MSR Titan Kettle boiling up water for soup for dinner for two
Water coming to the boil in this kettle is both audible and visible. The hard titanium metal seems to make the bubbling noises very audible – some time before the actual boiling happens. I had to learn to ignore this. Once the water reaches boiling there is some steam out the spout, and a very obvious and cute plume of steam out the small hole in the lid. I am not sure this latter plume has any real value, but it does let you know when the Kettle boils. While on the subject of this little hole, I should add that the lid should be placed so the hole is furthest from the spout: this allows air to enter while you are pouring. If you don’t do this the pouring can be a bit ‘random’.
I did try replacing the MSR titanium lid (35 g, 1.23 oz) with cooking foil, but since the Kettle is used for bringing water to the boil this didn’t work all that well. It got a little messy at times so I decided to stick with the ‘official’ lid.
MSR claims the titanium used has a low surface porosity which minimises food sticking. While I have done only a small amount of cooking in this Kettle, I have not found any problems with food sticking. Granted, I cook over a moderately low flame – more of a simmer than a blow-torch. But then, I didn’t have any problems cooking in the MSR Titan pots either. When cooking this way you need to hold the handles at the top, to avoid heat from the stove. This works OK.
The MSR Titan Kettle is a little tall compared to the pots in the MSR Titan Mini Cookset but not as tall as some others like the Snow Peak kettle for instance. You may need a spoon with a decent handle for comfortable cooking and eating out of this pot rather than one of the very short Sporks. I find a conventional-sized Lexan spoon works fine with this kettle.
So far I have talked about this kettle in a two person context, because I normally go walking with my wife. But it is quite large enough to serve as a complete one-man cooking pot for dinner, kettle and cup for drinks, and it is large enough for melting snow for one person even. One caution about using it as a cup is in order: with hot drinks you need to watch out for the conductivity of the metal. Yes, the conductivity of titanium is low, but tilting the cup to drink means that the hot water reheats the metal at the edge each time. I found that I could avoid burning my lip by very gently placing the curled edge against my lip: the curled edge but not the main wall. I guess using it instead of my 23 gram (0.81 oz) plastic cup would save some weight, but the hassles of drinking out of it are such that I haven’t gone that far.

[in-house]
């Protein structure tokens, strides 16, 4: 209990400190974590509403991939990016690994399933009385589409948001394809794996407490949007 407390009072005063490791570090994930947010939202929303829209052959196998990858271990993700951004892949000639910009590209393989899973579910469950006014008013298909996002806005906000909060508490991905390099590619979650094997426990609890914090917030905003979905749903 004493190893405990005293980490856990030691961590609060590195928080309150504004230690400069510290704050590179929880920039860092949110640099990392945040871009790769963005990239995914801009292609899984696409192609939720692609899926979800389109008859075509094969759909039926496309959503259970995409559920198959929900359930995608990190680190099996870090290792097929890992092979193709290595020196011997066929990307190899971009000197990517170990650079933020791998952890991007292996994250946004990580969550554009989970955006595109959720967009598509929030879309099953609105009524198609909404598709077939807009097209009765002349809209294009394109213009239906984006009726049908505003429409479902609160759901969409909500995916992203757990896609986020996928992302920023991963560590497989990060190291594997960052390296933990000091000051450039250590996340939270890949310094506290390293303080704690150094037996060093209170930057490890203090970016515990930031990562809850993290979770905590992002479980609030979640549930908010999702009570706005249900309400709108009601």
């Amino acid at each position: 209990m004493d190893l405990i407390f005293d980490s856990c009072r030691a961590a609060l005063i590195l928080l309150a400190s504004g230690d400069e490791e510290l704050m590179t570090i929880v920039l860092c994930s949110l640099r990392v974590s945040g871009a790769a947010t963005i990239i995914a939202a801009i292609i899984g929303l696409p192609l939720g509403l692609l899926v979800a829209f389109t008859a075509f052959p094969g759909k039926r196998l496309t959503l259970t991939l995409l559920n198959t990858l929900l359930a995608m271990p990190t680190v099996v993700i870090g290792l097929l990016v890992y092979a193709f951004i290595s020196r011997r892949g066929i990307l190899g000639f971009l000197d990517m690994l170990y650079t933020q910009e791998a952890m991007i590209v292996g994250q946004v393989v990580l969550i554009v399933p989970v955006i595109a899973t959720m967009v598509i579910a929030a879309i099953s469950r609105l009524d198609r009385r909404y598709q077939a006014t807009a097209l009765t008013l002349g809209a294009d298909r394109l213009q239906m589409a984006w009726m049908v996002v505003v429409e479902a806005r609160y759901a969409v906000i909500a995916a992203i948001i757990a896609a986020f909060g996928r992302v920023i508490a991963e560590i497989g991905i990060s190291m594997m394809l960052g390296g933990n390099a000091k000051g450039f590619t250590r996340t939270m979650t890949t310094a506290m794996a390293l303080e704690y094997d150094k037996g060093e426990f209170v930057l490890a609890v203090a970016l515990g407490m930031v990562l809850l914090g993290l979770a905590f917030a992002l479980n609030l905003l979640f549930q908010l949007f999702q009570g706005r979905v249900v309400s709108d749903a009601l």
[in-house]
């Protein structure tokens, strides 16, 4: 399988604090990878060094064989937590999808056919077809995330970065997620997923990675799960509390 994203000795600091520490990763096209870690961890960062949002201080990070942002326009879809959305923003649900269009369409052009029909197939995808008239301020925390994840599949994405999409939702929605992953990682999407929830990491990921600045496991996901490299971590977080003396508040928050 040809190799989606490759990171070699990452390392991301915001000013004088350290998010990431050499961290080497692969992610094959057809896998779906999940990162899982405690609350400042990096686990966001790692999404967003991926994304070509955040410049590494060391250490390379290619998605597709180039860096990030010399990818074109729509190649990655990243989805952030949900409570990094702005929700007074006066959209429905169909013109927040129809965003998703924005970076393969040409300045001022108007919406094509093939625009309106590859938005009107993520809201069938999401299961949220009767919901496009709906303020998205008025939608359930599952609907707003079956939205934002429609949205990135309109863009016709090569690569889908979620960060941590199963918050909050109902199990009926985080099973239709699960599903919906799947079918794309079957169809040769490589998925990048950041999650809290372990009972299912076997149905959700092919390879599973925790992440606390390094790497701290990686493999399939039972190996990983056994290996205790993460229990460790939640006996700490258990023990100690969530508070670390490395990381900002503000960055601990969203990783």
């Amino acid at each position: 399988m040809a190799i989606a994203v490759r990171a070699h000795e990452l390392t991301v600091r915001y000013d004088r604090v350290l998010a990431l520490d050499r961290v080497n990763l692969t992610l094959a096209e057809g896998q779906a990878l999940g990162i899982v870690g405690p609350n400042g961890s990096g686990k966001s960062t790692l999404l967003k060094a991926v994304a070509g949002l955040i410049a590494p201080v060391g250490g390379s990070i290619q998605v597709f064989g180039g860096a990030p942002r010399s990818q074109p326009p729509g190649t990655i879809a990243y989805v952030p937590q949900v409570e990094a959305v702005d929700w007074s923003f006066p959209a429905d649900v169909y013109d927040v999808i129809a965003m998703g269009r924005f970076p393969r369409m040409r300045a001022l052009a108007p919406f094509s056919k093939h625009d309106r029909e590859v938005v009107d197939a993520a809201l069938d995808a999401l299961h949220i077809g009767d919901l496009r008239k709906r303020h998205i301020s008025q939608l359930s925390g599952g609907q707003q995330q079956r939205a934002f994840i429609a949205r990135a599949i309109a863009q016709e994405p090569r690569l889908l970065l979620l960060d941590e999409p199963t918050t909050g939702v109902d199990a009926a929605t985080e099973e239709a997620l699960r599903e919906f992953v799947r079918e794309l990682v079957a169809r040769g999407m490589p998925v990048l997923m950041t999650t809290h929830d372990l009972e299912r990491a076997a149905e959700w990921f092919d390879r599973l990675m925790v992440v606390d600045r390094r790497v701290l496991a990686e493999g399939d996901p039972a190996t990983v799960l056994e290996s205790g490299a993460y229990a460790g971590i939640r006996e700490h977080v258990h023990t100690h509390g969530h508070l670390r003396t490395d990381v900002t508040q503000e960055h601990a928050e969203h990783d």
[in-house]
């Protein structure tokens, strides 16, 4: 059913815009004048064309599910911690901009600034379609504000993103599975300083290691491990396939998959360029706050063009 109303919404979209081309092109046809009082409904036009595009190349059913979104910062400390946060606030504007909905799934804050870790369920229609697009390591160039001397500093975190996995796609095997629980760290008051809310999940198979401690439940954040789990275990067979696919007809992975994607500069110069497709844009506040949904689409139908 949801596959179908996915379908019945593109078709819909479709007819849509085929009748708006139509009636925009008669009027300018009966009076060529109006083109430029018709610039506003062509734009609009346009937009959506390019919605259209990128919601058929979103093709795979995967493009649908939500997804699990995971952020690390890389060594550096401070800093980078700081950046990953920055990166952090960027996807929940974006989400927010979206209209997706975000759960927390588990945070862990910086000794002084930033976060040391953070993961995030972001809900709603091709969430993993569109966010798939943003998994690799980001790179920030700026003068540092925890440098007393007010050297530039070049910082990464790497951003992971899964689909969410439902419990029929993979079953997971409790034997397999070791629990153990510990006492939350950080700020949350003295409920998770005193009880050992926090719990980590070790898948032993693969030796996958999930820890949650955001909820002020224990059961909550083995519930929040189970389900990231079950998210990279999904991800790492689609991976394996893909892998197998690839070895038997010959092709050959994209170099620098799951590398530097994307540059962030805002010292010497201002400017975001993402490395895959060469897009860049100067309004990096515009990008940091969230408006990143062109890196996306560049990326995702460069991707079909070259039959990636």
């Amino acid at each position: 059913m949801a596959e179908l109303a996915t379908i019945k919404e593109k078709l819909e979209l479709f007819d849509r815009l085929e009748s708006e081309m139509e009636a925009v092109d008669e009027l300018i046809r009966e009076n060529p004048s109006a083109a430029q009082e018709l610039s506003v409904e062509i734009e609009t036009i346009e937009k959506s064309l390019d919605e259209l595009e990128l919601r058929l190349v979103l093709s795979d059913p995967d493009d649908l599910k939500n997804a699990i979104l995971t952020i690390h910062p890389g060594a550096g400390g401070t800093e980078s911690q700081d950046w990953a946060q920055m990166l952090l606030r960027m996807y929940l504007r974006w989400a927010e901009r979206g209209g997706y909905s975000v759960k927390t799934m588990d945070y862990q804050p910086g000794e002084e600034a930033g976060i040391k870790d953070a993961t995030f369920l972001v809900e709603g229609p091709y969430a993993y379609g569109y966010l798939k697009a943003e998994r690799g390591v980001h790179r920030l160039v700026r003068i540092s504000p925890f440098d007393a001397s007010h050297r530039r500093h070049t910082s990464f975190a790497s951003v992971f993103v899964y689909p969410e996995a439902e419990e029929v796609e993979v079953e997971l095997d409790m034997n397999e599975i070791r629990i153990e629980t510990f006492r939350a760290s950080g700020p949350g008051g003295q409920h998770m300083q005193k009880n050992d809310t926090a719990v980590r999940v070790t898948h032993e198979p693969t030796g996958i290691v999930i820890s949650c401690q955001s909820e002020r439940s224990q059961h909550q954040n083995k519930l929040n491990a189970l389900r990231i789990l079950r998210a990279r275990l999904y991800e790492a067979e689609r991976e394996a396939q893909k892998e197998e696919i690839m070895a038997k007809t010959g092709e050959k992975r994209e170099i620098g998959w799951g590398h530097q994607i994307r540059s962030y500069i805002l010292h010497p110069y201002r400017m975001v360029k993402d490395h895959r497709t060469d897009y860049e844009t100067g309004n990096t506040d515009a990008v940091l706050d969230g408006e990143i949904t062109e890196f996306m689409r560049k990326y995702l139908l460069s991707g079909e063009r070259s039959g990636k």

|Year/Model||2006 – Titan Kettle|
|Handles||Titanium wire, folding|
|Weight||* Kettle body: 88 g (3.10 oz)
* Lid 35 g (1.23 oz)
* Total: 123 g (4.34 oz)
- The low weight and simple design of the MSR Titan Kettle for its volume
- The snug-fitting lid which doesn’t fall off
- The handles are strong but fold away flat to the surface of the kettle
- The handles don’t seem to get too hot
- The lid fits snugly
What’s Not So Good
- It isn’t cheap!
- The lid could certainly be a bit lighter
- The spout dribbles a little when the kettle is full